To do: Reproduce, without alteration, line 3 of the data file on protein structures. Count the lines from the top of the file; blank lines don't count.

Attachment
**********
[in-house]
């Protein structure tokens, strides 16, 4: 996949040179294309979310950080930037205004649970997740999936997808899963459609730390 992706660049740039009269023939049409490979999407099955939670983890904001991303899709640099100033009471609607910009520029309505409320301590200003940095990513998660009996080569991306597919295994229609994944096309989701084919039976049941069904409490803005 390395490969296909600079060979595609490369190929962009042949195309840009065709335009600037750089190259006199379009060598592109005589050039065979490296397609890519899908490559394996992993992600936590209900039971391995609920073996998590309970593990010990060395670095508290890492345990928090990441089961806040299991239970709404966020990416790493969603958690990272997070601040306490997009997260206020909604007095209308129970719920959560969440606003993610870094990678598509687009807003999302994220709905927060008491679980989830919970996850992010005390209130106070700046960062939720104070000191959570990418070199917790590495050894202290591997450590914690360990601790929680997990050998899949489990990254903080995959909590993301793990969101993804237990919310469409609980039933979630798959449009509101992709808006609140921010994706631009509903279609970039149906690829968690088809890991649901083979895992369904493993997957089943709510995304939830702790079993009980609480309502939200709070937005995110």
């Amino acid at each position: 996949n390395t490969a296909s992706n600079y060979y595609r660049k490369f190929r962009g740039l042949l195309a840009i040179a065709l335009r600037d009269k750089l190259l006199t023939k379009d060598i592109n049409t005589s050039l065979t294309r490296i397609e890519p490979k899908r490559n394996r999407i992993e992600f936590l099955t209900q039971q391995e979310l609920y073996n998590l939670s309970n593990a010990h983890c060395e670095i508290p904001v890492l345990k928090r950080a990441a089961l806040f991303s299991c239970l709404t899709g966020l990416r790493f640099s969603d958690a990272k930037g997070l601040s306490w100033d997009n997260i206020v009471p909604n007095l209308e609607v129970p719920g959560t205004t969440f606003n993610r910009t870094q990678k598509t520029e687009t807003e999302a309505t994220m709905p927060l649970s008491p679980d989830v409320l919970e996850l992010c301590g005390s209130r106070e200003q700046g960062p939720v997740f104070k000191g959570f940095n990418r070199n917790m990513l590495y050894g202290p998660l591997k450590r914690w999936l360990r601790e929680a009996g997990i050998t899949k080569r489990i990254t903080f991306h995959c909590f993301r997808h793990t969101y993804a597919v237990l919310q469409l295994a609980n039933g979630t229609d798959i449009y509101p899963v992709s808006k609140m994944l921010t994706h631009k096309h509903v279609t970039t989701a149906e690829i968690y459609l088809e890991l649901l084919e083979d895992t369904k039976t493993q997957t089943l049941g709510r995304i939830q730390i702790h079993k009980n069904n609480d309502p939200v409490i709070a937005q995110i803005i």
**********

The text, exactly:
């Amino acid at each position: 996949n390395t490969a296909s992706n600079y060979y595609r660049k490369f190929r962009g740039l042949l195309a840009i040179a065709l335009r600037d009269k750089l190259l006199t023939k379009d060598i592109n049409t005589s050039l065979t294309r490296i397609e890519p490979k899908r490559n394996r999407i992993e992600f936590l099955t209900q039971q391995e979310l609920y073996n998590l939670s309970n593990a010990h983890c060395e670095i508290p904001v890492l345990k928090r950080a990441a089961l806040f991303s299991c239970l709404t899709g966020l990416r790493f640099s969603d958690a990272k930037g997070l601040s306490w100033d997009n997260i206020v009471p909604n007095l209308e609607v129970p719920g959560t205004t969440f606003n993610r910009t870094q990678k598509t520029e687009t807003e999302a309505t994220m709905p927060l649970s008491p679980d989830v409320l919970e996850l992010c301590g005390s209130r106070e200003q700046g960062p939720v997740f104070k000191g959570f940095n990418r070199n917790m990513l590495y050894g202290p998660l591997k450590r914690w999936l360990r601790e929680a009996g997990i050998t899949k080569r489990i990254t903080f991306h995959c909590f993301r997808h793990t969101y993804a597919v237990l919310q469409l295994a609980n039933g979630t229609d798959i449009y509101p899963v992709s808006k609140m994944l921010t994706h631009k096309h509903v279609t970039t989701a149906e690829i968690y459609l088809e890991l649901l084919e083979d895992t369904k039976t493993q997957t089943l049941g709510r995304i939830q730390i702790h079993k009980n069904n609480d309502p939200v409490i709070a937005q995110i803005i």